A lakeside dock is, first and foremost, a practical item, used for launching and tying up watercraft, and sometimes for the pursuit of that elusive catch. But why stop there? In recent years, docks have increasingly become places of leisure and comfort—an extension of the home, where people spend countless hours during the outdoor season. There is no shortage of ideas and gadgets to help dock owners make their waterside launch pad a destination in its own right. At Smith Mountain Lake, homeowners and builders collaborate to create dream docks that will delight and entertain for years to come.
Like many Smith Mountain Lake residents, Lynn and Clay Johnston fell in love with the area while on vacation. They’d been coming to the lake since 1983, and had rented a house for a number of years before finally deciding to make a permanent move from Chicago. In 2000, they built their house and its dock, which has undergone four different renovations over the years. The dock’s current style is one that truly reflects this couple’s relaxed and fun-loving approach to living—and their love of all things Jimmy Buffet.
The Johnstons’ dock is designed for what Lynn calls their “sunrise-to-sunset days,” with shaded seating and amenities like a ceiling fan, stereo, and a stocked fridge in the boathouse. Clay says, “We view the dock as another room of the house,” and Lynn adds that it’s her favorite room of all. But what sets it apart from the other docks is its colorful Parrothead theme. While the Johnstons have accumulated much of the dock décor through their travels, other whimsical details have been supplied over the years by friends and family. The attractive tan-and-white shingled structure is dotted with hand-painted chairs and custom furniture, and the boathouse is hung with colorful signs and objects. Several pieces proclaim this to be “Pop and Hop’s 5 O’Clock Bar.” Lynn explains, “It’s in honor of two special people in our family that we lost. My father, Pop, in 1995, and my sister’s husband, Hop, in 2003.” As everyone knows, it’s always 5 o’clock somewhere, and the Johnstons are consummate hosts. Clay says, “We spend our weekends down there, so it’s a common occurrence when you’re having a quiet afternoon that a boat pulls up and, next thing you know, you’ve got a big party going on.”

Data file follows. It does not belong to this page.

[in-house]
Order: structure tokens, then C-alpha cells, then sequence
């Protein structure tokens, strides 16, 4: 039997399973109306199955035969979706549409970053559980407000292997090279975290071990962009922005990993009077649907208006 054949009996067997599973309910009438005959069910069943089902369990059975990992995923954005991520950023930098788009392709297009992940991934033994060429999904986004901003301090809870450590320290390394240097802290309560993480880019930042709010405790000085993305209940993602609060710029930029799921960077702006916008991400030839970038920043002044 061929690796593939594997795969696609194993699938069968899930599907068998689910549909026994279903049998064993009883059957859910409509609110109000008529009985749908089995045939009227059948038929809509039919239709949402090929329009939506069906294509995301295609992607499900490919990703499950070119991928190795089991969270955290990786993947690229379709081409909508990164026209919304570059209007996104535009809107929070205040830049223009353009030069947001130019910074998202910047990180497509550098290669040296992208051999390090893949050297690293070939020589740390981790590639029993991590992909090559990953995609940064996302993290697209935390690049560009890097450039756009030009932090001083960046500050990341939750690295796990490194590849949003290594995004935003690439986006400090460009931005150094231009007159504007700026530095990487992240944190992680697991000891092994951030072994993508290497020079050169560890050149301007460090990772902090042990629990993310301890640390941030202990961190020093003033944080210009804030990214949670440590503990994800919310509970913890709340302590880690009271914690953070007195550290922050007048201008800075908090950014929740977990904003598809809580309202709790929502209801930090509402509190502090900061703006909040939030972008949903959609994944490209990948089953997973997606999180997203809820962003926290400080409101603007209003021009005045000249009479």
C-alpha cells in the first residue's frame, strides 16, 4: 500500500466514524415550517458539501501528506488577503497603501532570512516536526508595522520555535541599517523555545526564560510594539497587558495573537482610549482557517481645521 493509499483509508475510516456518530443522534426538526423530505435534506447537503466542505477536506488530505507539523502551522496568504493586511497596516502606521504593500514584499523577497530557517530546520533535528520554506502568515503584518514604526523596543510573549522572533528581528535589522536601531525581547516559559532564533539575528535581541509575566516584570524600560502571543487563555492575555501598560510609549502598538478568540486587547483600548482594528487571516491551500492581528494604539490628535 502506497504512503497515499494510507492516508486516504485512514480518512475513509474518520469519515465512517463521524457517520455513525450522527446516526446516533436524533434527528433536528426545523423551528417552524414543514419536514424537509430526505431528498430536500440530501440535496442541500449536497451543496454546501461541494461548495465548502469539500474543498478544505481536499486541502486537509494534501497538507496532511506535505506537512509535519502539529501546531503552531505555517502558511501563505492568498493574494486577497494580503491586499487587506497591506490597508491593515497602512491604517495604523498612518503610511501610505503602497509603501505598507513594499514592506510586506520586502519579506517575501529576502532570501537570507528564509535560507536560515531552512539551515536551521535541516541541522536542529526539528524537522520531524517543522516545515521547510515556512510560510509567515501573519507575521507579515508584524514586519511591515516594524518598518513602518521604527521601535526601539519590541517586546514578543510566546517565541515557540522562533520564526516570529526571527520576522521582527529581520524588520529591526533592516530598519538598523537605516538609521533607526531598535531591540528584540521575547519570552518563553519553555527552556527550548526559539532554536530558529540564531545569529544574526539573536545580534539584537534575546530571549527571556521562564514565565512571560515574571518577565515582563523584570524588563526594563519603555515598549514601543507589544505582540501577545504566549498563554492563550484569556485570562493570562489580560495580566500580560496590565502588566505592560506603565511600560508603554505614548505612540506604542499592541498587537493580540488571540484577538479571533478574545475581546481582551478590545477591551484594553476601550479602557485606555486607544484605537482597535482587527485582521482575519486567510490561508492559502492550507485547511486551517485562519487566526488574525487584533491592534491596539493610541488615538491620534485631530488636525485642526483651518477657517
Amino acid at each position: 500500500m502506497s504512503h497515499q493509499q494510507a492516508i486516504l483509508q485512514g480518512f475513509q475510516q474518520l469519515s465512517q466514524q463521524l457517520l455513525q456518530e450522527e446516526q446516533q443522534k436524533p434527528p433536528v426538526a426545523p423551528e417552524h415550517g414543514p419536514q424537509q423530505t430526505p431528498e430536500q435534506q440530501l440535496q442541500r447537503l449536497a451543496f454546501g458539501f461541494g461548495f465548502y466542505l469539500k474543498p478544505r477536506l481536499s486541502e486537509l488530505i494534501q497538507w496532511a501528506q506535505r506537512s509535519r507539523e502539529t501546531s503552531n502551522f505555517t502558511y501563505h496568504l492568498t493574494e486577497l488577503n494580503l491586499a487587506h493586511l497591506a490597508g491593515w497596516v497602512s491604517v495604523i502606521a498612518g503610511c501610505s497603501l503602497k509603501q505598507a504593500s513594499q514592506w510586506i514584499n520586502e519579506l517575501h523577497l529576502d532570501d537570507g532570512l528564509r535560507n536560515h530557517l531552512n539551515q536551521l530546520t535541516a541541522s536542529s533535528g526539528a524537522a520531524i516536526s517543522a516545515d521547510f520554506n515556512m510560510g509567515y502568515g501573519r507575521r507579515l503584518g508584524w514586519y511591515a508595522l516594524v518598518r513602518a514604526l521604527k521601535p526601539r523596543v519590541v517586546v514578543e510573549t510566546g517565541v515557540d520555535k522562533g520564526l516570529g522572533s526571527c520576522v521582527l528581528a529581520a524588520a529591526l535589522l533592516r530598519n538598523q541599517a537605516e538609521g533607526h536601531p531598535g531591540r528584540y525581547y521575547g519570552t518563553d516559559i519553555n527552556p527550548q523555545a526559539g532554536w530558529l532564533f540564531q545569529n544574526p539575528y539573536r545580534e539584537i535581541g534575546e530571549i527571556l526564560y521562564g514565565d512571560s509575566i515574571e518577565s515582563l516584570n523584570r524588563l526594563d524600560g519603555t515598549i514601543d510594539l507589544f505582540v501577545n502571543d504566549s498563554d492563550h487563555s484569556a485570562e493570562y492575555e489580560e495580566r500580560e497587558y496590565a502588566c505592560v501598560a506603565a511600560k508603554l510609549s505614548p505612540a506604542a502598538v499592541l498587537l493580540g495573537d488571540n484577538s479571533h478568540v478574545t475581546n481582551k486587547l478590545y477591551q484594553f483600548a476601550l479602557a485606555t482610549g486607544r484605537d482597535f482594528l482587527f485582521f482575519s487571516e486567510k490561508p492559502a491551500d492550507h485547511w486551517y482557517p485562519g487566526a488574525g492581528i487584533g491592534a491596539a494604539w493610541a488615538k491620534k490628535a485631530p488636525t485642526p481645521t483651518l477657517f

In fact, the Johnstons not only welcome these visits, they plan them. For several years now, they have hosted a “raft-up” at their dock, where people arrive by boat and tie up to a neighbor’s boat for a floating party. And not just any party: this one has live entertainment direct from Key West. For a couple of years they had popular Key West singer/songwriter Scott Kirby, and last year it was the Calypso Nuts, a steel drum duo. Clay plays steel drums and will sometimes join the entertainment, to the delight of his guests.
When the idea for a tropical “raft-up” first struck, the Johnstons invited some friends to drop anchor and bring their coolers, promising live entertainment. That first year, they figured the party would consist of the four or five neighboring docks in their cove, plus a few friends. As it turned out, they had 48 boats and in excess of 300 people. A friend in attendance joked that he was impressed they could throw a party for 300 people without dirtying up their house.
In addition to the annual bash, throughout summer at least a few other parties either are planned or just break out. On a couple of occasions, the Johnstons have tuned into Margaritaville TV, setting up a big screen on the dock and hooking up their iPad and stereo speakers to live stream a Jimmy Buffet concert. Or they’ll use satellite TV to watch a sporting event out on the dock with friends. They even hosted their nephew’s dockside wedding, with Clay officiating and the place was decked out with nice linens and silverware.